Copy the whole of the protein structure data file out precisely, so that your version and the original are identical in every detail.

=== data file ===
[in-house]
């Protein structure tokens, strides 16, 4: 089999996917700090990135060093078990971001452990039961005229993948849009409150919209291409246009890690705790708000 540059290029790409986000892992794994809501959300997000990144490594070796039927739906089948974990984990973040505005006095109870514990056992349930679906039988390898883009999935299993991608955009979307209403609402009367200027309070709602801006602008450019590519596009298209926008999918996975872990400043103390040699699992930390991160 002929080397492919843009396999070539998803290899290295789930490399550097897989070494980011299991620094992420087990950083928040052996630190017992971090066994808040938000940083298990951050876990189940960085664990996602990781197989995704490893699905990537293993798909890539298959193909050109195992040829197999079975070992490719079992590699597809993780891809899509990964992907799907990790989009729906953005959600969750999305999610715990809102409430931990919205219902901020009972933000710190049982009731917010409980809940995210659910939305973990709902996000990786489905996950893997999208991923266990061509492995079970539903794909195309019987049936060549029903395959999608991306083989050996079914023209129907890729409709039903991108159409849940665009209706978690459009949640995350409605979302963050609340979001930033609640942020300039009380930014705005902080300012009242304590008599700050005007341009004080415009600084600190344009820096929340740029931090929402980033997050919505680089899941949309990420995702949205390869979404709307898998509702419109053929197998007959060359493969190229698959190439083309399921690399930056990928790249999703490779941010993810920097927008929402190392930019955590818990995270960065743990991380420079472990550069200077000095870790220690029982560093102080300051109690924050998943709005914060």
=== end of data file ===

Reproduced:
[in-house]
């Protein structure tokens, strides 16, 4: 089999996917700090990135060093078990971001452990039961005229993948849009409150919209291409246009890690705790708000 540059290029790409986000892992794994809501959300997000990144490594070796039927739906089948974990984990973040505005006095109870514990056992349930679906039988390898883009999935299993991608955009979307209403609402009367200027309070709602801006602008450019590519596009298209926008999918996975872990400043103390040699699992930390991160 002929080397492919843009396999070539998803290899290295789930490399550097897989070494980011299991620094992420087990950083928040052996630190017992971090066994808040938000940083298990951050876990189940960085664990996602990781197989995704490893699905990537293993798909890539298959193909050109195992040829197999079975070992490719079992590699597809993780891809899509990964992907799907990790989009729906953005959600969750999305999610715990809102409430931990919205219902901020009972933000710190049982009731917010409980809940995210659910939305973990709902996000990786489905996950893997999208991923266990061509492995079970539903794909195309019987049936060549029903395959999608991306083989050996079914023209129907890729409709039903991108159409849940665009209706978690459009949640995350409605979302963050609340979001930033609640942020300039009380930014705005902080300012009242304590008599700050005007341009004080415009600084600190344009820096929340740029931090929402980033997050919505680089899941949309990420995702949205390869979404709307898998509702419109053929197998007959060359493969190229698959190439083309399921690399930056990928790249999703490779941010993810920097927008929402190392930019955590818990995270960065743990991380420079472990550069200077000095870790220690029982560093102080300051109690924050998943709005914060």